However, the opera deviates heavily from Shakespeare's original, not only in that it takes place in Venice and not on Cyprus, but also in that the whole dramatic conflict develops in a different manner. The role of Iago is reduced to some degree, and it is much less diabolical than in the original or in Verdi's Otello of 1887. In further contrast, the role of Rodrigo, of subsidiary importance in Shakespeare and Verdi, is very prominent in Rossini's version and is assigned some of the most difficult and brilliant music. The roles of Otello, Iago, and Rodrigo are all composed for the tenor voice.
Rossini's Otello is an important milestone in the development of opera as musical drama. It provided Giuseppe Verdi with a benchmark for his own adaptations of Shakespeare. A 1999 Opera Rara CD of the opera includes an alternative happy ending, a common practice with drama and opera at that period of the 19th Century.
The first performance took place at the Teatro del Fondo in Naples on 4 December 1816. It was given its UK premiere on 16 May 1822 at the King's Theatre in London and its American premiere at the Park Theatre in New York on 7 February 1826.
Curiously, though the role of Iago is indicated in the early scores as that of a tenor and was taken up in the early years by tenors Ciccimarra, Luigi Campitelli, Domenico Reina, only three years after the premiere the role had been adapted for the baritone voice and was sung thereafter by baritones, including the most renowned bel canto-era "secondo basso cantante", transitional baritones, and practicing Verdian baritones of the 19th century.
During this period Iago was assigned to the Italian sometimes-second-tenor, sometimes-baritone Giovanola at the Théâtre Italien in Paris on 26 July 1823 with Giuditta Pasta as Desdemona. The Spanish baritone (later pedagogue) Manuel García, Jr. sang the role on his family's trip to the New York in 1826. The Italian baritone Ferdinando Lauretti sang it at Verona in 1827 and a review of this performance was dispatched to London's The Harmonicon, which mentions his "character of Iago, a part for a bass which was greatly improved by Rossini, during his engagement at your Italian opera." Domenico Cosselli sang the role at Turin's Teatro d'Angennes in 1828, as did the Italian primo basso Federico Crespi (1833), Antonio Tamburini (from 1834), Luciano Fornasari (in 1844), Giovanni Belletti (in 1849), Joseph Tagliafico in 1850, Giorgio Ronconi (from 1851), Francesco Graziani (from 1869), and Antonio Cotogni (in 1869). French baritone Paul Barroilhet appeared in 1844 in Paris, where he interpolated the aria "[which?]" (transposed from C to B-flat) from Rossini's La donna del lago. His successor, Jean-Baptiste Faure, sang the role in 1871.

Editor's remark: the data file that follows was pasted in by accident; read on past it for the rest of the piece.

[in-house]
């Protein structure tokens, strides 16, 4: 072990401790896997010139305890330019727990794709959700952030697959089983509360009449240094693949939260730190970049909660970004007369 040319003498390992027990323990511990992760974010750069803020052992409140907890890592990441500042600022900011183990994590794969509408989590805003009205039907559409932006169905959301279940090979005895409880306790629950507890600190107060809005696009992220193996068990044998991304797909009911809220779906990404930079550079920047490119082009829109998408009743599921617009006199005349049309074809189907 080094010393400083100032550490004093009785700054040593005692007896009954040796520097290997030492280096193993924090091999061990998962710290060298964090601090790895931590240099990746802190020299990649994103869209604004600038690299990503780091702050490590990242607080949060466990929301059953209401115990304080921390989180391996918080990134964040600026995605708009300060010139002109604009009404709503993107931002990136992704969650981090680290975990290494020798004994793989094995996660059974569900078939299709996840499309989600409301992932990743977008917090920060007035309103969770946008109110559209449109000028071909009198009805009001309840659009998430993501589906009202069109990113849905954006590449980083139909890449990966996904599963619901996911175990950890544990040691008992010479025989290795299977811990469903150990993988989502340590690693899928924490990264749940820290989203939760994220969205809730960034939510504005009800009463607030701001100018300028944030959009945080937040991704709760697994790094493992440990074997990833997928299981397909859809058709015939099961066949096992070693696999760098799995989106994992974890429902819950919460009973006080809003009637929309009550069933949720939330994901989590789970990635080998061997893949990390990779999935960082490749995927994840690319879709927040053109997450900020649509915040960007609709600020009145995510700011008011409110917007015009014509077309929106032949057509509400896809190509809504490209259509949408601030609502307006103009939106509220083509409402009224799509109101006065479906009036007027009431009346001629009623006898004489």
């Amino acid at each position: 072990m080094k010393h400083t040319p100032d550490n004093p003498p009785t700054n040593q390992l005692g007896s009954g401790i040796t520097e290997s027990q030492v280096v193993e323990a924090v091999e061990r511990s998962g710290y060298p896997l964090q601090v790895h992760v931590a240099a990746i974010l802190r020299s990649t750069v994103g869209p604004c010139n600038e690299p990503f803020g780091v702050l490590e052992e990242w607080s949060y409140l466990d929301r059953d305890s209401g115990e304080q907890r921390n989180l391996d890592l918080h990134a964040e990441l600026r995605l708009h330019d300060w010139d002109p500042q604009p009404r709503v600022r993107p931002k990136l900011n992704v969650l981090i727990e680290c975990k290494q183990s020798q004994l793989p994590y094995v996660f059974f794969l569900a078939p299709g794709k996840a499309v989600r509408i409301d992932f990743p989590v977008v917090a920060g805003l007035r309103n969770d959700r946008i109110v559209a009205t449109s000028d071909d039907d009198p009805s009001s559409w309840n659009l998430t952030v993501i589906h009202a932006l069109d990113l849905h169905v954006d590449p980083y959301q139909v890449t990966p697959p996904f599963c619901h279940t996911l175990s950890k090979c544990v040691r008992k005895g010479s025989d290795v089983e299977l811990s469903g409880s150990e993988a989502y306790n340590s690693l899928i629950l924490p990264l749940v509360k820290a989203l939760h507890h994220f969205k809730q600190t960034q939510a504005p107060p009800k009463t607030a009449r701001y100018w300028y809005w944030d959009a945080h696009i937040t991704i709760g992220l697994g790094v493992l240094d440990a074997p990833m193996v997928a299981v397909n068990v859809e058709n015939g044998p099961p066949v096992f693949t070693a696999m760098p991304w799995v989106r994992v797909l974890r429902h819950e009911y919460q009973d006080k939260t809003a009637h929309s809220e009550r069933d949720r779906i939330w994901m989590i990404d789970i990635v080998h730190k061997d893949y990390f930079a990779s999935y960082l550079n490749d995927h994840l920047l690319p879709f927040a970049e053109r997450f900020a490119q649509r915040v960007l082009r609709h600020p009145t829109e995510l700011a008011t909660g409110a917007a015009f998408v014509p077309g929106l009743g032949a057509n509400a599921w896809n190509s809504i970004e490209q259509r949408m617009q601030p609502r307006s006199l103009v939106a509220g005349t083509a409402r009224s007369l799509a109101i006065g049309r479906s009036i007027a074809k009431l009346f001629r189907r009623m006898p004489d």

A French printed edition from 1823 already shows Iago's part written in the bass clef.
20th century and beyond
In addition to studio recordings for labels such as Opera Rara, in the 20 years between 1957 and 2008, the recordings database, operadis, reports recordings of 12 different live performances given in a variety of locations. Operabase, the performance database, lists 20 performances of Rossini's Otello in the years 2013 and 2014, in 5 productions in different cities.
In October 2012, Opera Southwest in Albuquerque, New Mexico presented three performances of the opera. The first gave both the original and the alternative "happy" ending. Prior to the second performances, the audience voted for the ending they preferred, and the chosen version was then performed.
Also in 2012, the opera was staged in Zurich by the Vlaamse Opera. The same production was given in Ghent and Antwerp in February and March 2014.  Buxton Festival presented the opera in concert form in July 2014.
|Role||Voice type||Premiere Cast, 4 December 1816
(Conductor: - )
|Elmiro (Brabantio)||bass||Michele Benedetti|
|The Doge of Venice||tenor||Gaetano Chizzola|